Kiss registration confusion goodbye

by Marcus Koontz

Registering to vote may seem like an easy task, but throw in hundreds of students from all over the country and things get more confusing.

One of the most baffling aspects for college students registering to vote is the question of “which address to use and if they should register where they are going to school,” said Secretary of State Sam Reed, the top elections official in Washington. There are two address spaces on the Washington State voter registration form (see form to right). The first is the Washington Resident Address and the second is the Mailing Address. If a student registers their Washington Resident Address as their parents’, they will vote in their parents’ district. If they put their school address as their Washington Resident Address they will vote in their college’s district. Districts are areas that group people together by issues affecting them. Some examples of different districts that affect people are city, county, and school. Walla Walla County Auditor Karen Martin said, “[People] are able to vote on the issues that affect [their] district”.

Things are even more confusing when a student is from out of state. Should that student vote in their home state or the state their college is in? Secretary Reed said, “Students should register and vote in the area they are most connected. Voting allows you to really become involved in the community.” A student’s choice about where to register should depend on where they want to have a say. Reed added, “It is ultimately the student’s choice.” However, Martin notes, “We cannot register [students to vote] for another state. They need to contact [that] state … to find [that] information.” She also suggested that students be careful of the effects of registering in Washington because it will make them residents of Washington State. “If they have a car here that is registered in another state they may have to change it to Washington,” she said. “It might remove the out of state exemption.”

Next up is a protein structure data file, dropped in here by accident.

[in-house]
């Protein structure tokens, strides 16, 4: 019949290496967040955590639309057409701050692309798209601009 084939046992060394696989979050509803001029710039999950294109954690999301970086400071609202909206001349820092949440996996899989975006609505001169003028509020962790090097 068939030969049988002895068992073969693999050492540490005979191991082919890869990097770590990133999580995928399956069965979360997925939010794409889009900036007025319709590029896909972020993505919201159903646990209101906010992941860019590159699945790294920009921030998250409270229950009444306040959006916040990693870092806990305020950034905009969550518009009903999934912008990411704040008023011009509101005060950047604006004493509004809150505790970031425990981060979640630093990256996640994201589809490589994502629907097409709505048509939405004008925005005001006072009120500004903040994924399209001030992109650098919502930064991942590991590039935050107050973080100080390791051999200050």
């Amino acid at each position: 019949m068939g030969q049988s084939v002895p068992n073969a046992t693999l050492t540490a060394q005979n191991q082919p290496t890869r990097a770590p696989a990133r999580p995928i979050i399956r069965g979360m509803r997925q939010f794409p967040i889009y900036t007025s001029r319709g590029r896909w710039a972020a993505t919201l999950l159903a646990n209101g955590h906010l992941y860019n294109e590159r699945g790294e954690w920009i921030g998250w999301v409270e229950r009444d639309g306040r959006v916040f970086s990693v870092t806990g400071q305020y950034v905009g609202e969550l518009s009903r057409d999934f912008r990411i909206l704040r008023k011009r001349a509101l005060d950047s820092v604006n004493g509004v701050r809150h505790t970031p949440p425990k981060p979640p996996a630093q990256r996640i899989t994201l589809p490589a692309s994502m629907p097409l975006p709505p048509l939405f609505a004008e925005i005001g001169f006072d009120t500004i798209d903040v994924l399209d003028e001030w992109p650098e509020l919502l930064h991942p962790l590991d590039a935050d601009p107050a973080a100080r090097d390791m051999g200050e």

Another question that causes confusion is whether or not a student should affiliate with a party. “In Washington State, individuals are not asked to declare a party affiliation,” Secretary Reed said. “However, affiliating with a party is a good way for students to get involved in their local, state, and national elections.” Washington State lets voters pick from three different ballots on which to vote: Democrat, Republican, or non-partisan. “Remember that the primary is an opportunity for the two major parties to select the candidates that will appear in the general election,” said Sam Reed.

Where can a student register? This year, first-years can be registered by their Student Academic Advisers in a program set up by Jeff Degroot. Jeff participates in the College Civics Commission, a program sponsored by the Secretary of Washington State that tries to encourage young people to vote. For students who aren’t first-years, registration can be completed at the Walla Walla County Auditor’s office at 315 W. Main. Voter registration forms can also be printed from the Secretary of State’s website (www.secstate.wa.gov) and mailed in.

Though the deadline to register to vote in the primary elections was Sep. 1, students can still register to vote in the general election that happens on Nov. 7. Those already registered to vote in Washington can mail in a voter registration or address correction form if it is postmarked by Oct. 6. Students that are not registered in Washington can register to vote in person at the Auditors Office until Oct. 23. “If anyone has any questions they can … call our office,” said Martin.

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